Once the district court determines that it lacks jurisdiction, but that another federal court has authority to hear the case, the district court must consider whether the action would have been timely if it had been filed in the proper forum on the date filed, and if so, whether a transfer would be in the interest of justice.
The Merit Systems Protection Board upheld an employee's removal from his job, and the employee appealed the Board's decision to the district court. The district court held that it did not have jurisdiction to hear the matter because the employee did not raise claims of discrimination before the Board. The employee appealed the case to the United States Court of Appeals.
Did the district court have jurisdiction over the case?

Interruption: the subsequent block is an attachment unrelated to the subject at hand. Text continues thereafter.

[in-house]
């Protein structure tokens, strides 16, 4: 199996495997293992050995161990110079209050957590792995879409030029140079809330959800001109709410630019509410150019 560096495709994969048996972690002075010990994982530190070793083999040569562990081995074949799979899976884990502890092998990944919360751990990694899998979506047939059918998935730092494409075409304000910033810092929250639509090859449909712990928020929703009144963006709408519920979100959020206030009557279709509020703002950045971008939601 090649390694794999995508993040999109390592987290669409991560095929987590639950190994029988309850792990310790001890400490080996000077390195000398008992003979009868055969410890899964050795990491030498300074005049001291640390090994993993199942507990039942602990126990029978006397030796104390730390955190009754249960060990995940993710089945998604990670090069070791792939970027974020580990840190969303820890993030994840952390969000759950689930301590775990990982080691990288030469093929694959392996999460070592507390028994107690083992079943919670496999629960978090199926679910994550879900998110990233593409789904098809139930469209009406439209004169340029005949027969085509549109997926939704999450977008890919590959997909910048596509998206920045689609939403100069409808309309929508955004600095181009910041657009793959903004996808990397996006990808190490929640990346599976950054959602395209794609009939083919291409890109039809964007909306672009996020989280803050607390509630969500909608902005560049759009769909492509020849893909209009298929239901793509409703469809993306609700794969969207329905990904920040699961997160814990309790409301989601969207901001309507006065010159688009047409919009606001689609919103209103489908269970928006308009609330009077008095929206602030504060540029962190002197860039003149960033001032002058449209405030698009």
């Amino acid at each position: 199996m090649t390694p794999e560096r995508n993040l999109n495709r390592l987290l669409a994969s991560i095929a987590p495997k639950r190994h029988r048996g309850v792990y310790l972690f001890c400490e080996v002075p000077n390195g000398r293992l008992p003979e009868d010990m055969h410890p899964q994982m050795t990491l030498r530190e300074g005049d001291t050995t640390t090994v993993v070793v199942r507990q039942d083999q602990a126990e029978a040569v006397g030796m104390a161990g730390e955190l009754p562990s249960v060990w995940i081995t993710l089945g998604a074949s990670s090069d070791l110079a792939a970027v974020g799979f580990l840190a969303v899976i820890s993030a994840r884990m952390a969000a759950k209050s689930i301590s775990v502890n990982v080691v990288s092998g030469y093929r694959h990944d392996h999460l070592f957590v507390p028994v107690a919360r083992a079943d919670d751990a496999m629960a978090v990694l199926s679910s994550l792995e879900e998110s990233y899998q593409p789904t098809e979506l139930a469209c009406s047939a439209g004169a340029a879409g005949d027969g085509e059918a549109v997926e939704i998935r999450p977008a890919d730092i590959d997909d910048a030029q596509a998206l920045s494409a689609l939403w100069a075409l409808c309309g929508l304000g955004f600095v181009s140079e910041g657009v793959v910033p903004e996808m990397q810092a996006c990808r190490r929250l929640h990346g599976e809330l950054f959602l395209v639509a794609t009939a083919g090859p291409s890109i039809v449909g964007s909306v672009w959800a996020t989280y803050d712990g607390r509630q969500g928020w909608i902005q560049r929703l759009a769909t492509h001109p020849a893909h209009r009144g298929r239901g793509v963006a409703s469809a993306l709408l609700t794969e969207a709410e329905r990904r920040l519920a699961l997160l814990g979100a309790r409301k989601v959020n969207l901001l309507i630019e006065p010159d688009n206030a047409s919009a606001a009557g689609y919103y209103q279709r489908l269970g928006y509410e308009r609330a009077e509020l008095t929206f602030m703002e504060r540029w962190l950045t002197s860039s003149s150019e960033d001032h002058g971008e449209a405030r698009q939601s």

The court held that petitioner never raised his discrimination claims before respondent and could not first raise them before the district court. Thus, the court did not have jurisdiction over the subject matter. The court further held that the district court could not have reached the merits of employee's claim on equitable considerations because the invocation of equitable considerations did not give a court the power to exercise jurisdiction in violation of the limits established by congress. However, the court remanded the matter with directions to consider whether the transfer of petitioner's action to the federal circuit was in the interest of justice because the law required the transfer of the case to the proper jurisdiction if it was in the interest of justice.